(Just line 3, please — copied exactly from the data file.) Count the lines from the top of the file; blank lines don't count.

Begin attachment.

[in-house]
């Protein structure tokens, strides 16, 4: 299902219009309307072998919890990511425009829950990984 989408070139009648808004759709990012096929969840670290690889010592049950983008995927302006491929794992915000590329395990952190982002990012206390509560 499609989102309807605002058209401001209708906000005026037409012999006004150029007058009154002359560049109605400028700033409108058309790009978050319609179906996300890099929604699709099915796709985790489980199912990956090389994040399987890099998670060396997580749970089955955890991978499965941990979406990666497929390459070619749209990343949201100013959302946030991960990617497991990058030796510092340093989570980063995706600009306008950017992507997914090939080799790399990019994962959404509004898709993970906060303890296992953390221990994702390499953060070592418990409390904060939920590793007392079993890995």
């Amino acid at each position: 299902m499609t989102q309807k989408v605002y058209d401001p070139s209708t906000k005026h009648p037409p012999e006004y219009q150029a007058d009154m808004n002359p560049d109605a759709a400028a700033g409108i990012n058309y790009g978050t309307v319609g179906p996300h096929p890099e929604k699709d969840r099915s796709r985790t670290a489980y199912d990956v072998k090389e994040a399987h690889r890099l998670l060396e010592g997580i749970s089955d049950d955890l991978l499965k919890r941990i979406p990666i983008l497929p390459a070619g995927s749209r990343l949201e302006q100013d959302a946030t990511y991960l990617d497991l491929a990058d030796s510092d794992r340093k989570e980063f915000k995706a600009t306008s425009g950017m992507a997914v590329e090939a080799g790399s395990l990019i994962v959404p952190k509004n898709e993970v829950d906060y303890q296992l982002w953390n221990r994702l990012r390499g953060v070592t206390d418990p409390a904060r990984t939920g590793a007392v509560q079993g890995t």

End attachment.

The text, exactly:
């Amino acid at each position: 299902m499609t989102q309807k989408v605002y058209d401001p070139s209708t906000k005026h009648p037409p012999e006004y219009q150029a007058d009154m808004n002359p560049d109605a759709a400028a700033g409108i990012n058309y790009g978050t309307v319609g179906p996300h096929p890099e929604k699709d969840r099915s796709r985790t670290a489980y199912d990956v072998k090389e994040a399987h690889r890099l998670l060396e010592g997580i749970s089955d049950d955890l991978l499965k919890r941990i979406p990666i983008l497929p390459a070619g995927s749209r990343l949201e302006q100013d959302a946030t990511y991960l990617d497991l491929a990058d030796s510092d794992r340093k989570e980063f915000k995706a600009t306008s425009g950017m992507a997914v590329e090939a080799g790399s395990l990019i994962v959404p952190k509004n898709e993970v829950d906060y303890q296992l982002w953390n221990r994702l990012r390499g953060v070592t206390d418990p409390a904060r990984t939920g590793a007392v509560q079993g890995t």